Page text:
Equus Run makes 20 different wines, mostly labeled without vintages. Among their current releases, the reds are what really shine. We found the Reisling to be pleasantly smooth with notes of honey. Their Chardonnays and Vidal Blanc however, seemed very acidic, bitter and off -balance. Their Zinfandels however (Zin doesn’t really grow in Kentucky, so it’s probably California fruit) were wonderfully aromatic and well-balanced. We got some cola on the nose and both Zins were slightly jammy, with some black pepper and spice. The Tempranillo was equally pleasant and balanced. Their two Merlots came up a little short – dried fruit and herbs, but overkill on the tannins.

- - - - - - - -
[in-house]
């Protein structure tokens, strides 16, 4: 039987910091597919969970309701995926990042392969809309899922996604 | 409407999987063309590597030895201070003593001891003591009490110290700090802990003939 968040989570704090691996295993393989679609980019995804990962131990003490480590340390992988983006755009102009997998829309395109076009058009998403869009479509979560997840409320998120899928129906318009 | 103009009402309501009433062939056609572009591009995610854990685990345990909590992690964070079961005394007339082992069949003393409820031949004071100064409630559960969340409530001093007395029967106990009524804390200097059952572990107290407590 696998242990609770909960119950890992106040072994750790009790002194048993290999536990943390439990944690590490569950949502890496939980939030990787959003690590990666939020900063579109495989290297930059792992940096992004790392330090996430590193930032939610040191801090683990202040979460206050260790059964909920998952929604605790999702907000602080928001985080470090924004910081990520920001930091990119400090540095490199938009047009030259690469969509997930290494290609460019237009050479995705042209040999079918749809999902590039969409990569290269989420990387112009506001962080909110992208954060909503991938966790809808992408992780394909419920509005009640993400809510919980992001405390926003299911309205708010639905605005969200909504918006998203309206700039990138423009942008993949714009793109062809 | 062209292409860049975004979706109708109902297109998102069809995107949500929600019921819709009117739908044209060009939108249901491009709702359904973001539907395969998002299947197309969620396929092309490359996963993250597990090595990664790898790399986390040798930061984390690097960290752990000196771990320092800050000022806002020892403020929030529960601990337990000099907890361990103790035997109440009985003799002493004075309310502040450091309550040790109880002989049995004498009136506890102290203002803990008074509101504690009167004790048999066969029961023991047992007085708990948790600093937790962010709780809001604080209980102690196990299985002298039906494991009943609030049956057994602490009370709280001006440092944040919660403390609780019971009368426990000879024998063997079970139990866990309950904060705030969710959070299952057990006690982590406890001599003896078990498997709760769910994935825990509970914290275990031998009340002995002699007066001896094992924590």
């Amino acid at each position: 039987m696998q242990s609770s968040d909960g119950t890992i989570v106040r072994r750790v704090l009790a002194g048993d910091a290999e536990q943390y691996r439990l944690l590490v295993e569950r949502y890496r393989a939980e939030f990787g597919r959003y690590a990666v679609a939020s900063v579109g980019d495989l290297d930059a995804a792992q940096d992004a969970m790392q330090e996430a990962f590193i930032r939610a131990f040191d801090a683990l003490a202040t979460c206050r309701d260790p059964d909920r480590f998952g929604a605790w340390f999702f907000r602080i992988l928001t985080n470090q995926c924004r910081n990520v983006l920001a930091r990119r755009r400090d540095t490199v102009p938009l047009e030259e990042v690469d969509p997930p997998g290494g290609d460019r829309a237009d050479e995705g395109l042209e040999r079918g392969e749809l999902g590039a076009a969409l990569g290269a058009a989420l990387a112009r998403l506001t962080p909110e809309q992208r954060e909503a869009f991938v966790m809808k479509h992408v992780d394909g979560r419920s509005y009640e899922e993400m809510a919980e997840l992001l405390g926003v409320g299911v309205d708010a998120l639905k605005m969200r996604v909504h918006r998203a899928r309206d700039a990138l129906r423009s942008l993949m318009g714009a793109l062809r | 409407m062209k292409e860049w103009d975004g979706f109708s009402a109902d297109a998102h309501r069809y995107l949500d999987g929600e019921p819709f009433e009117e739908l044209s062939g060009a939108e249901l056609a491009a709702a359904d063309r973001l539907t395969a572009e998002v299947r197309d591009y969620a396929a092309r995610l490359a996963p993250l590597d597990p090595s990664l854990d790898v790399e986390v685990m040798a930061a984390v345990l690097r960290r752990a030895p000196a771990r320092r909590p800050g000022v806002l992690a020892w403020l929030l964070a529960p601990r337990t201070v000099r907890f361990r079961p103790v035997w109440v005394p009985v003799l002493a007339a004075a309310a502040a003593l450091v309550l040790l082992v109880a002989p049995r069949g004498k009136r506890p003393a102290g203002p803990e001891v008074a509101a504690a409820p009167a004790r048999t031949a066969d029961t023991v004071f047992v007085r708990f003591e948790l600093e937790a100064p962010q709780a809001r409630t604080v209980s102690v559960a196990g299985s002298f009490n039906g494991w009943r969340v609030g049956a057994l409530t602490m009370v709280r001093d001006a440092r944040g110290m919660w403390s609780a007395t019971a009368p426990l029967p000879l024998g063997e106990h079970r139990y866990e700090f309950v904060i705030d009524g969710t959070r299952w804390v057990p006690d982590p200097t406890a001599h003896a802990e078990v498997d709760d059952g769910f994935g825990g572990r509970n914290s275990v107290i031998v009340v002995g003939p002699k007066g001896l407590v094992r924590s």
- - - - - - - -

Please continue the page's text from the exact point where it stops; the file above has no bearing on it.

– Riesling ($16)
– Cabernet Sauvignon Blanc de Noir Rose ($16)
– Tempranillo ($23)
– Zinfandel ($22)
– Wine Club Reserve Zinfandel ($28)
Located just off the Bluegrass Parkway near Versailles, Wildside Winery is basically a one-man show. Owner and engineer-turned-winemaker Neil Vasilakes does most of the blending, winemaking, bottling and corking – occasionally soliciting help from his wife (or whoever is manning the tasting room.) The winemaking facility shares space with the tasting room which offers visitors a glimpse into the process of making wine.